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a very nice thing to say

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Ron placed his hand against the brick wall, fingers pressed against the solid surface so hard that parts of his hand were turning white and red. The passage to Platform 9 ¾ was not there. Like it had never been there. 

Harry, who had once had a nightmare about this exact situation, where he turned up to go to Hogwarts for the first time only to never manage to find the platform or to discover that it had been a trick all along, felt like he would be sick. It did not help his stomach that he had hit his head slightly, nothing worse than a Quidditch practice knock, as they had crashed into a heap. 

“Well… fuck,” Ron said seriously. His voice sounded fairly calm, but his freckles stood out strongly on the white of his face. 

“What do we do now?” Harry whispered, ignoring the bewildered and offended stares of the people around them. He grimaced apologetically as he hurried to fix their trunks and trolleys, then gently soothed Hedwig and her ruffled feathers, ignoring her unhappy screeches and glare. 

“I don’t know!” Ron said desperately. 

He looked wildly around and Harry followed suit. A dozen curious people were still watching them, but none of them wore cloaks or hats, and none of them were Mr. and Mrs. Weasleys. There was no help to reach out to. 

“We’re going to miss the train,” Ron whispered in horror. He looked back to the solid bricks. “I don’t understand why the gateway’s sealed itself. It’s never- No one ever told me that it closed -” 

Harry hummed agreeably, but it came out more like a panicked sound of pain. He was watching the giant clock nearby, the sickening feeling in the pit of his stomach growing stronger with every tick of the third hand. Ten seconds… nine seconds…

He passed Hedwig’s cage over to Ron and pressed his own hand against the wall. It was solid; it was solid brick and he could feel his heart drop like one. He pushed with all his might, with both hands until they hurt slightly, ignoring the whispers of the people around them, but the brick remained solid. 

Three seconds… two seconds… one second… 

“It’s… gone,” Ron said, stunned. “The train’s left.”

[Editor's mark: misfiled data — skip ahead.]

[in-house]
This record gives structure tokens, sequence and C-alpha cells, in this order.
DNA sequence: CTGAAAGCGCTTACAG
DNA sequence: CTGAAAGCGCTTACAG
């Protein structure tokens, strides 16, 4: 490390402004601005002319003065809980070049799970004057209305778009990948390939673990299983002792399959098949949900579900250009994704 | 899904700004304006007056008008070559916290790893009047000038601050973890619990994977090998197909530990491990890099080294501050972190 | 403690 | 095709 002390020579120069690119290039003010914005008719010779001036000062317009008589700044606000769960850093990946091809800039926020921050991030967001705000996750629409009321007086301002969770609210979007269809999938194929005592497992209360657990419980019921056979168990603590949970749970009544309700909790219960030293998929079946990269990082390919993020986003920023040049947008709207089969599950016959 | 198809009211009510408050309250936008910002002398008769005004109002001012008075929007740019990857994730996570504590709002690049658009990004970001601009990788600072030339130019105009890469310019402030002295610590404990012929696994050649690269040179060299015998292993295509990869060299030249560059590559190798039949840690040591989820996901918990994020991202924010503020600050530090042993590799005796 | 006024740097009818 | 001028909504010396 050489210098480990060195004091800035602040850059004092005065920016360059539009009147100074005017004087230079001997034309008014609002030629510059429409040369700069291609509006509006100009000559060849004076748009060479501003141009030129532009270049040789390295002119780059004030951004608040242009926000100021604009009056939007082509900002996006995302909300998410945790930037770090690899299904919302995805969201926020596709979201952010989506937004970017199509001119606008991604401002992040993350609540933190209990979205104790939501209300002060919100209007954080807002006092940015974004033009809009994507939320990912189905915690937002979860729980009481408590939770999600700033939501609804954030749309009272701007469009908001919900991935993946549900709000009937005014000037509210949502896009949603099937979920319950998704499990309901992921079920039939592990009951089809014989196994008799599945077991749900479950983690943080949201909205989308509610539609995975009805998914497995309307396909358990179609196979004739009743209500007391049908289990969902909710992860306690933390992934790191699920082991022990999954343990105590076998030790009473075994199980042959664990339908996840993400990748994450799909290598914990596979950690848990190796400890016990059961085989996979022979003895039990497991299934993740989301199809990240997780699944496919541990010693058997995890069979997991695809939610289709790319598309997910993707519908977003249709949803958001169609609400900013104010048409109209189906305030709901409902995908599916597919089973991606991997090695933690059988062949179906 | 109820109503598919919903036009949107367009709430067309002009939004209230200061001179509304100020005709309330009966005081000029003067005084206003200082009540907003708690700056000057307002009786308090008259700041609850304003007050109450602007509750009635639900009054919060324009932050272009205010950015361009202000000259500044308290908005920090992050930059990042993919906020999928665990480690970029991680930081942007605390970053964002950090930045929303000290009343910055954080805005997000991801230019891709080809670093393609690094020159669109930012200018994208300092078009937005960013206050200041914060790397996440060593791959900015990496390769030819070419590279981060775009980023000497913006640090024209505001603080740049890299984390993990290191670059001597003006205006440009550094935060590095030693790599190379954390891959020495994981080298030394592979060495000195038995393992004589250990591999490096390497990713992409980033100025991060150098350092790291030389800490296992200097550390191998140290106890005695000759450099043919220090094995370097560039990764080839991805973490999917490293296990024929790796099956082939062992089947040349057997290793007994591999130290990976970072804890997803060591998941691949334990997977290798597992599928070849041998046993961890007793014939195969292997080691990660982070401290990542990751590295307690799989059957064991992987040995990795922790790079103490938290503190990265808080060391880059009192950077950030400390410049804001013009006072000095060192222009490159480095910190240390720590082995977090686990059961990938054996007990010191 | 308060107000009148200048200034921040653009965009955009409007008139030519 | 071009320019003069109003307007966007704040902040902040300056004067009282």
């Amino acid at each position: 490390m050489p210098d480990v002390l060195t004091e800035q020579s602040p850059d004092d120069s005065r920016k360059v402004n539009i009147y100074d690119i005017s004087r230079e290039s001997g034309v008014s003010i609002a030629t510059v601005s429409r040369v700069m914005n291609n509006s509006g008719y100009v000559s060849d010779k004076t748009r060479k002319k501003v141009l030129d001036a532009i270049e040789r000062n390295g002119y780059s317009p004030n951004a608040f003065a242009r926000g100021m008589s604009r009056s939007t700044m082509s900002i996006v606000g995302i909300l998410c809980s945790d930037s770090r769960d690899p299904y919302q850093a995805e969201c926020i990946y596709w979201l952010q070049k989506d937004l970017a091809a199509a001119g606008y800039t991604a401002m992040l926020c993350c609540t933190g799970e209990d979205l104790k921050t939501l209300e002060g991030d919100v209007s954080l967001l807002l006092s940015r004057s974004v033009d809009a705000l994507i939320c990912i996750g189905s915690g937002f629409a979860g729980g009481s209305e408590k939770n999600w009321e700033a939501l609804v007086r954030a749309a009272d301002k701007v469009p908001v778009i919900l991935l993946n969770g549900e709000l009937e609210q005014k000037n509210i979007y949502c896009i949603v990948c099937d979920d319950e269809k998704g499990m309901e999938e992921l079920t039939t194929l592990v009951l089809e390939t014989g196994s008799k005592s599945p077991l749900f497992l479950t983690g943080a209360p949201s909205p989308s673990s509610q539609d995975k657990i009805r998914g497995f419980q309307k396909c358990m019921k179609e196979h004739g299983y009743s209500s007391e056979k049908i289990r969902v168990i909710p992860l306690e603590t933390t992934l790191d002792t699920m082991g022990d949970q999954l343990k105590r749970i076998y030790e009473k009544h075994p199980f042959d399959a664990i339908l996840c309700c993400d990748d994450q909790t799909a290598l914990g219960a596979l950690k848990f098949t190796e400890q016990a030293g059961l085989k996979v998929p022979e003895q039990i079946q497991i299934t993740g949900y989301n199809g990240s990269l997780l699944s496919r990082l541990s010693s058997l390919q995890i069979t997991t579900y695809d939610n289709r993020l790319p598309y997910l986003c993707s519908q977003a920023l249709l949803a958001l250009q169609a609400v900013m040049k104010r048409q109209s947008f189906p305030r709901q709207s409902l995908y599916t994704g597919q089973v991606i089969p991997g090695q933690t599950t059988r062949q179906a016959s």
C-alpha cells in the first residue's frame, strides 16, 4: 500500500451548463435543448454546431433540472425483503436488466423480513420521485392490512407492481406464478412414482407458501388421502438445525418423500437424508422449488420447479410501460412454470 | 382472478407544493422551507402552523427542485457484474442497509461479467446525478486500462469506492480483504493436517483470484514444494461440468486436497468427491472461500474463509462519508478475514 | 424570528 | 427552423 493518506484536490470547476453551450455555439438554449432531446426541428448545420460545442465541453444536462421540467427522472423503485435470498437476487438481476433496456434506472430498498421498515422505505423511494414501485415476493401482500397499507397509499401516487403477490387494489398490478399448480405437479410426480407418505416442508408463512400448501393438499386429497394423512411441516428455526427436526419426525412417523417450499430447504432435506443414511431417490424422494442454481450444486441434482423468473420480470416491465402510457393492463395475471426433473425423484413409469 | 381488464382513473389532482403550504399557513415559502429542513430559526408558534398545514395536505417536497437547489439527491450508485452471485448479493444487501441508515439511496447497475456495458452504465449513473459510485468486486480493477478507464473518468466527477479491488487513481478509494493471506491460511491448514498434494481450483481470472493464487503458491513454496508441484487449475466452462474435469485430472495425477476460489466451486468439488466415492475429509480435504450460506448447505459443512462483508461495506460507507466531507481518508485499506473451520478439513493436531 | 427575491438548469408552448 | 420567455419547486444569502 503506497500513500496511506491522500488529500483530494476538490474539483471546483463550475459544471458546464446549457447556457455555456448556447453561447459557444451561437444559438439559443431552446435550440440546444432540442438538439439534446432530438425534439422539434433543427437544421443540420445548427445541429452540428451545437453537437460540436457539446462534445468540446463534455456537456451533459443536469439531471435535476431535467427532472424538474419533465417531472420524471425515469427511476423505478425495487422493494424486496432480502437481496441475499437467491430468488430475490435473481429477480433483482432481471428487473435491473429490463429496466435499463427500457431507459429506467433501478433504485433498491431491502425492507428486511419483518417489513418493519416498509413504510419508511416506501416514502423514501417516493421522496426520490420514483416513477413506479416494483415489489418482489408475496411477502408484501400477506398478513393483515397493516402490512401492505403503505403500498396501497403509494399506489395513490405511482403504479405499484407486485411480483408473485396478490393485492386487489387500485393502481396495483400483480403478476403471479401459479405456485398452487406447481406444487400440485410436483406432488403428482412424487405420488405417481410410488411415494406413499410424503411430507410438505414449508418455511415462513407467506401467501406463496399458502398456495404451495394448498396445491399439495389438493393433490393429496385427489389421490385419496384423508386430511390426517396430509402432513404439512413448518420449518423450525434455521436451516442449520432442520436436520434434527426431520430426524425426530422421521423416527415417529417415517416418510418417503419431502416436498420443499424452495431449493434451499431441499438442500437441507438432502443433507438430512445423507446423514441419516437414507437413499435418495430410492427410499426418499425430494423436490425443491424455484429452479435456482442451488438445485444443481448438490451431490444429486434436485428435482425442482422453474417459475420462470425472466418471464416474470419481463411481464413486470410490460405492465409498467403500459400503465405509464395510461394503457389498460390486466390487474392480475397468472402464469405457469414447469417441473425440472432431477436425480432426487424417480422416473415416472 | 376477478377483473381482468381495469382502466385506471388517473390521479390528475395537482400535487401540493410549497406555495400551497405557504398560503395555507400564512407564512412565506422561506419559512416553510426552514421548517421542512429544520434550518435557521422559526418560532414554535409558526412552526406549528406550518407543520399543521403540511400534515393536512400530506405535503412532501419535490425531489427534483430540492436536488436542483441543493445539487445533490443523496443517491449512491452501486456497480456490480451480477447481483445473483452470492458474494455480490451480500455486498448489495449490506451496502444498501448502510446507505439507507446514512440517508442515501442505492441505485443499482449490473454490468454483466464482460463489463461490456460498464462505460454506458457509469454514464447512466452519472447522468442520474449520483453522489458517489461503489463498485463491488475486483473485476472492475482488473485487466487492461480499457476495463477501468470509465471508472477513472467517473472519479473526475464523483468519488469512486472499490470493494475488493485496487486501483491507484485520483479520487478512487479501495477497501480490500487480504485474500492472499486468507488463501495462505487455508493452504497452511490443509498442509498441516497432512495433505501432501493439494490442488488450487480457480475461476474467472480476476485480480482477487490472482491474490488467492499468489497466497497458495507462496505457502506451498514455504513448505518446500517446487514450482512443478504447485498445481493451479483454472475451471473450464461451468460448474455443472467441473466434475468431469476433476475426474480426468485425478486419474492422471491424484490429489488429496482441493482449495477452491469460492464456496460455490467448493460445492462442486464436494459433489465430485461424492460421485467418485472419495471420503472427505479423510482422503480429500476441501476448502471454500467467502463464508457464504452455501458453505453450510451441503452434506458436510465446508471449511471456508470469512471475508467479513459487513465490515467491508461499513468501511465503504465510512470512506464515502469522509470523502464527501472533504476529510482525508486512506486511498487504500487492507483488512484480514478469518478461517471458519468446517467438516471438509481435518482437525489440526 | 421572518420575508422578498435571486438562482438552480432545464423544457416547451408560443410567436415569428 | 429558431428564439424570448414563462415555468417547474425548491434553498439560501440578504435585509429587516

Harry didn’t know what to say. He felt like he ought to wake up around now, but there was no way he could be sleeping through Hedwig’s screeching. 

“What if Mum and Dad can’t get back through to us?” Ron said, handing Hedwig’s cage back to Harry and pressing his ear against the cold brick. “I can’t hear a thing,” he said after a moment. “What’re we going to do? I don’t know how long it’ll take Mum and Dad to get back to us.” 

Trying to keep himself from being sick, Harry breathed deeply and told himself to be calm. He focused on the immediate, trying to placate Hedwig, which wasn’t an easy task when hewasn’t about to panic, and the uncomfortable heat of people’s stares all around them. 

“What if Mum and Dad have already Apparated back to the car?” Ron said quietly. “If they think the barrier’s closed, they might not… They might think we got on without them and…” 

“Excuse me,” said a small voice. “Is there a line?” 

“I think the barrier might be closed, plumkin,” a man’s voice said, sounding vaguely concerned but ultimately untroubled. “I didn’t know that the barrier closed for business.” 

Ron and Harry turned around. A man and a young girl were standing behind them, watching them with identical curious stares of silvery grey, both with the same shoulder-length, dirty blond, stragglingly wavy hair.

The man was obviously a wizard, perhaps a little older than the Weasley parents, and he looked a little strange even by wizard standards. He wore muddy hiking boots and grey slacks with dirty knees, and a white dress shirt embroidered along the hems with cornucopias of fruits and vegetables, presumably to match the plums hanging from his ears. Overtop, a wide mauve coat, which looked to have once been a homely quilt, was draped on his shoulders like a short cape.* A silvery charm gleamed at his collarbone, displaying a strange symbol, like a triangular eye, that Harry did not recognize. 

The girl was obviously a Hogwarts student, almost certainly a first year and the man’s daughter. She was small and slight, with protuberant eyes that gave her a permanently surprised look. She was dressed in uniform, slightly greyed black robes that were probably secondhand**, and red sneakers. But she too had plums, smaller ones, hanging from her ears, and an odd necklace of Butterbeer caps that was probably homemade. 

The strangest thing, however, was that no one was staring at either of them, despite their largely dreamy and distinctly dotty aura. In fact, no one was staring at Harry and Ron and Harry’s screeching owl anymore either. Everyone around them was going about their business as though the five of them weren’t there and never had been. 

Harry noticed that the man was holding a wand, resting casually at his side as though it were a quill or shopping bag. Had he done something? 

“Um…” Ron said. “Hi… Mr. Lovegood.” 

The man startled, then peered at Ron as though he wasn’t sure exactly who or what Harry’s best friend was. Harry looked at Ron too, very similarly. Ron and this man knew each other?